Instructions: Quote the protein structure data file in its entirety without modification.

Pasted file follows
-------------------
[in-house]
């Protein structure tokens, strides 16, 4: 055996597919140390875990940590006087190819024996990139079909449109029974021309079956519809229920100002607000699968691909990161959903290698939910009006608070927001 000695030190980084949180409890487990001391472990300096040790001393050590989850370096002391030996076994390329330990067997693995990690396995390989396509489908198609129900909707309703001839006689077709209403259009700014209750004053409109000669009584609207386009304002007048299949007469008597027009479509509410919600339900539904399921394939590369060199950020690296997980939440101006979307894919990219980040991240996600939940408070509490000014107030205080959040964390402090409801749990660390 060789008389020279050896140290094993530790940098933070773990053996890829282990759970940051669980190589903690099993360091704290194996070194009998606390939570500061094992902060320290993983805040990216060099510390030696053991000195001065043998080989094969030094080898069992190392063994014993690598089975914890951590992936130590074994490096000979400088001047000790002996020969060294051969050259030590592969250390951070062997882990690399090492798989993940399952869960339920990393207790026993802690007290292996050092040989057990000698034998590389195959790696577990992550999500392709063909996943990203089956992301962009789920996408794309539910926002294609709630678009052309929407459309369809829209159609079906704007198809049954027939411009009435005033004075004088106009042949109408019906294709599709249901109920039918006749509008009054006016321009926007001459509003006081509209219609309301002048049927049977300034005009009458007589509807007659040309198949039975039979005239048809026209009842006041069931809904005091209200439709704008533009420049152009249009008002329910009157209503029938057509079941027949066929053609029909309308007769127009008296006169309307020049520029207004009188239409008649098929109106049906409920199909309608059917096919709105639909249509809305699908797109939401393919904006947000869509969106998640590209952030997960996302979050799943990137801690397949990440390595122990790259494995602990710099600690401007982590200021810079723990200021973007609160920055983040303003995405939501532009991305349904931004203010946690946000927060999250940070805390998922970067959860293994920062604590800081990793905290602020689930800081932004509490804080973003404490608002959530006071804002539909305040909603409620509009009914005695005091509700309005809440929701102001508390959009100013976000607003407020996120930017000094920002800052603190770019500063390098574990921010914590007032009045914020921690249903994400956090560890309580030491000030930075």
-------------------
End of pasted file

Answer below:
[in-house]
């Protein structure tokens, strides 16, 4: 055996597919140390875990940590006087190819024996990139079909449109029974021309079956519809229920100002607000699968691909990161959903290698939910009006608070927001 000695030190980084949180409890487990001391472990300096040790001393050590989850370096002391030996076994390329330990067997693995990690396995390989396509489908198609129900909707309703001839006689077709209403259009700014209750004053409109000669009584609207386009304002007048299949007469008597027009479509509410919600339900539904399921394939590369060199950020690296997980939440101006979307894919990219980040991240996600939940408070509490000014107030205080959040964390402090409801749990660390 060789008389020279050896140290094993530790940098933070773990053996890829282990759970940051669980190589903690099993360091704290194996070194009998606390939570500061094992902060320290993983805040990216060099510390030696053991000195001065043998080989094969030094080898069992190392063994014993690598089975914890951590992936130590074994490096000979400088001047000790002996020969060294051969050259030590592969250390951070062997882990690399090492798989993940399952869960339920990393207790026993802690007290292996050092040989057990000698034998590389195959790696577990992550999500392709063909996943990203089956992301962009789920996408794309539910926002294609709630678009052309929407459309369809829209159609079906704007198809049954027939411009009435005033004075004088106009042949109408019906294709599709249901109920039918006749509008009054006016321009926007001459509003006081509209219609309301002048049927049977300034005009009458007589509807007659040309198949039975039979005239048809026209009842006041069931809904005091209200439709704008533009420049152009249009008002329910009157209503029938057509079941027949066929053609029909309308007769127009008296006169309307020049520029207004009188239409008649098929109106049906409920199909309608059917096919709105639909249509809305699908797109939401393919904006947000869509969106998640590209952030997960996302979050799943990137801690397949990440390595122990790259494995602990710099600690401007982590200021810079723990200021973007609160920055983040303003995405939501532009991305349904931004203010946690946000927060999250940070805390998922970067959860293994920062604590800081990793905290602020689930800081932004509490804080973003404490608002959530006071804002539909305040909603409620509009009914005695005091509700309005809440929701102001508390959009100013976000607003407020996120930017000094920002800052603190770019500063390098574990921010914590007032009045914020921690249903994400956090560890309580030491000030930075």